#6

[quote="IggyAntiochus, post:4, topic:281187"]
Well, first, I think the term "faith" needs to be defined.

[/quote]

Agreed

At least, within the context of justification. Faith is a God given supernatural gift whereby the Christian comes to trust in the promises of God.

Are you referring to intellectual assent, aka 'belief'? And is this distinguished from a free gift of grace which can manifest as faith?

More specifically, the promises of God that Christ lived, died, and was raised for the forgiveness of our sins and our justification. This faith unites us to Christ and thereby we are given everything that belongs to Him; eternal life, righteousness, etc.

When the Lutheran reformers used the term sola fide, they meant that faith is the alone instrument whereby we receive the merits of Christ.

All the merits? And how does one avoid the conclusions that faith is all that is necessary for salvation? (Or is that meant/implied by sola fide?)

In this context then, the fruit of faith is not the instrumental cause of our union with Christ. Rather, it is faith that is the alone instrument. However, when this instrument is present, the fruits will also be present. If the fruits are not present, then there is question as to whether the root (faith) is present.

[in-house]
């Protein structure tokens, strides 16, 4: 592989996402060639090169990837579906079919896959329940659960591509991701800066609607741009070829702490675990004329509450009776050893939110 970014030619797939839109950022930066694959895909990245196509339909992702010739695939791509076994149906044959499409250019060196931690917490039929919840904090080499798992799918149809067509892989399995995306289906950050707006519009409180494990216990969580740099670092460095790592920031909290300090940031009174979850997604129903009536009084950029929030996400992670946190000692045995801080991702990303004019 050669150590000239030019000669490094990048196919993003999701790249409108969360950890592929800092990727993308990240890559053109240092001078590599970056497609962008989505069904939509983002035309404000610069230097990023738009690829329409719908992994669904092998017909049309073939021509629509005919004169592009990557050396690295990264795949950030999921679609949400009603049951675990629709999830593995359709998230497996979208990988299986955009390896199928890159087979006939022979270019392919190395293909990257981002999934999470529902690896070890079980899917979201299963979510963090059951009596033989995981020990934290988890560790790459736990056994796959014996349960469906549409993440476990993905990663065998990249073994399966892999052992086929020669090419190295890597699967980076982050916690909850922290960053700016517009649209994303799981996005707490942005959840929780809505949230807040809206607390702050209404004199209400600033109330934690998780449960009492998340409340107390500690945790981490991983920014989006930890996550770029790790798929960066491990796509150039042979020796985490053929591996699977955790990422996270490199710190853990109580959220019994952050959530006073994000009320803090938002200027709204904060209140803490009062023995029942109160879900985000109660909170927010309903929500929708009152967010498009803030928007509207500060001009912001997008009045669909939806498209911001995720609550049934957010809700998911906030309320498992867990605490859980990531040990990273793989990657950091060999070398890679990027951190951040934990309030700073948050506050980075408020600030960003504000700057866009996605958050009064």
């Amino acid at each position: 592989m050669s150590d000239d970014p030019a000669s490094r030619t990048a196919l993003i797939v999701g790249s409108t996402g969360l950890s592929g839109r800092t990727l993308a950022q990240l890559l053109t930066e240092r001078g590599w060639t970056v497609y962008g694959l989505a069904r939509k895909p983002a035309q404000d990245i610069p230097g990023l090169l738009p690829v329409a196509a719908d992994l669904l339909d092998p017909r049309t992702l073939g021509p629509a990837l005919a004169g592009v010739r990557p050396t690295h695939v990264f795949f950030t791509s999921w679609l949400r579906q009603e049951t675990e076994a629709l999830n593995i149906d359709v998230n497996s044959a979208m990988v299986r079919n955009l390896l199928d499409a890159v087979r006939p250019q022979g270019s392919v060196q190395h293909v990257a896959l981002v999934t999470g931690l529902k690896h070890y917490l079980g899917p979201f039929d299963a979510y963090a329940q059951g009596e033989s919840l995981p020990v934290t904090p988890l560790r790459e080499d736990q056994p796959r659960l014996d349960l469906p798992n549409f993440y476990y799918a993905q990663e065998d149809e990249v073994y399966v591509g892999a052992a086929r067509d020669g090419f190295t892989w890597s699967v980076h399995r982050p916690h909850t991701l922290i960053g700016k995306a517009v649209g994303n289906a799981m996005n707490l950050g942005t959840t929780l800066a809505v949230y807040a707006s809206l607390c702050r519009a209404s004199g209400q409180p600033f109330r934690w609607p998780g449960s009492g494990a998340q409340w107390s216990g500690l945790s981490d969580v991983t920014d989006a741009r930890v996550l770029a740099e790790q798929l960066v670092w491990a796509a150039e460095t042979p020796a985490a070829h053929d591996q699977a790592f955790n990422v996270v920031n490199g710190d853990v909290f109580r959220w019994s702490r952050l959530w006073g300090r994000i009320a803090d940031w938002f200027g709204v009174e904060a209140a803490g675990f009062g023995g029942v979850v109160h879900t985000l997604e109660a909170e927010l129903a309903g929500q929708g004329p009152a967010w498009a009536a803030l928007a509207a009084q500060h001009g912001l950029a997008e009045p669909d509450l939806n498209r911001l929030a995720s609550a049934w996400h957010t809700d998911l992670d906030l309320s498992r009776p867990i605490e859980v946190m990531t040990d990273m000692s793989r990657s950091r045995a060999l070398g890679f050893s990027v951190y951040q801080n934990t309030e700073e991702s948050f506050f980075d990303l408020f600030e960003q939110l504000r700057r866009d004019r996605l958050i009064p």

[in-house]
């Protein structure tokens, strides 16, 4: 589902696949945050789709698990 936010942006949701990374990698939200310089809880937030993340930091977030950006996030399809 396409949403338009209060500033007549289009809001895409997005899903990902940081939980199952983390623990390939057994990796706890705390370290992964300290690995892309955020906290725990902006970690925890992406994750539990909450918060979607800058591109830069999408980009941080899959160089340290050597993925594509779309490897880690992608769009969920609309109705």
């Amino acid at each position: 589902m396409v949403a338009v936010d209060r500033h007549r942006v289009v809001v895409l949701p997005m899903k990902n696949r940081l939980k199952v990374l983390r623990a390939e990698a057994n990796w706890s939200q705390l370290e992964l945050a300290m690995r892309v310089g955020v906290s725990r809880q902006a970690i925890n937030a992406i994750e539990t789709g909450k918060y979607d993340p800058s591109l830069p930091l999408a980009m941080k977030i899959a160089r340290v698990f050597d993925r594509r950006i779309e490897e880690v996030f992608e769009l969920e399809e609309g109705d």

Is it fair to say that it is not present in such a situation? (ignoring cases where there may not be time or ability for it to appear/mature/etc.)

Is it important to distinguish between fruits that are brought forth as a natural consequence of true faith AND "fruits" that are brought forth because we ought to behave so?


#7

[quote="ChrisCath, post:6, topic:281187"]
Agreed